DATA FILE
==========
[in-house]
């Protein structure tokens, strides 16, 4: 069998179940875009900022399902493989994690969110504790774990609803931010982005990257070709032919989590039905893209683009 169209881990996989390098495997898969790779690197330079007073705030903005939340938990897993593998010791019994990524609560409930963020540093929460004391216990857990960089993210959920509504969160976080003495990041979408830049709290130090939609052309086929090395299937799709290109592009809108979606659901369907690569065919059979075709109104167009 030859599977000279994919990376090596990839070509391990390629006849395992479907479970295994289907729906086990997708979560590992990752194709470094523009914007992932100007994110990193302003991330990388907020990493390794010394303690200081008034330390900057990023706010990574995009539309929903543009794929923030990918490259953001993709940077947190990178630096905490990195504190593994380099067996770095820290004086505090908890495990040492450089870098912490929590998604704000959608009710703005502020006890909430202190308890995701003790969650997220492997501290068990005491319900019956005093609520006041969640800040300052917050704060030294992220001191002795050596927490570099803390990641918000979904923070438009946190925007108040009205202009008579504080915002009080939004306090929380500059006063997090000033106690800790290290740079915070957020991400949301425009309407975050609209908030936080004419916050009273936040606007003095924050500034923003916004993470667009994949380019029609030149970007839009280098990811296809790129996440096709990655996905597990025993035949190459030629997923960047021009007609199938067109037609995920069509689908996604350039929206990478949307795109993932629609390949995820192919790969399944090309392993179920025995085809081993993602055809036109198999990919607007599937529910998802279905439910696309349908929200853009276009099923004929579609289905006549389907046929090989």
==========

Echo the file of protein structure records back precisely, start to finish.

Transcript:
[in-house]
């Protein structure tokens, strides 16, 4: 069998179940875009900022399902493989994690969110504790774990609803931010982005990257070709032919989590039905893209683009 169209881990996989390098495997898969790779690197330079007073705030903005939340938990897993593998010791019994990524609560409930963020540093929460004391216990857990960089993210959920509504969160976080003495990041979408830049709290130090939609052309086929090395299937799709290109592009809108979606659901369907690569065919059979075709109104167009 030859599977000279994919990376090596990839070509391990390629006849395992479907479970295994289907729906086990997708979560590992990752194709470094523009914007992932100007994110990193302003991330990388907020990493390794010394303690200081008034330390900057990023706010990574995009539309929903543009794929923030990918490259953001993709940077947190990178630096905490990195504190593994380099067996770095820290004086505090908890495990040492450089870098912490929590998604704000959608009710703005502020006890909430202190308890995701003790969650997220492997501290068990005491319900019956005093609520006041969640800040300052917050704060030294992220001191002795050596927490570099803390990641918000979904923070438009946190925007108040009205202009008579504080915002009080939004306090929380500059006063997090000033106690800790290290740079915070957020991400949301425009309407975050609209908030936080004419916050009273936040606007003095924050500034923003916004993470667009994949380019029609030149970007839009280098990811296809790129996440096709990655996905597990025993035949190459030629997923960047021009007609199938067109037609995920069509689908996604350039929206990478949307795109993932629609390949995820192919790969399944090309392993179920025995085809081993993602055809036109198999990919607007599937529910998802279905439910696309349908929200853009276009099923004929579609289905006549389907046929090989």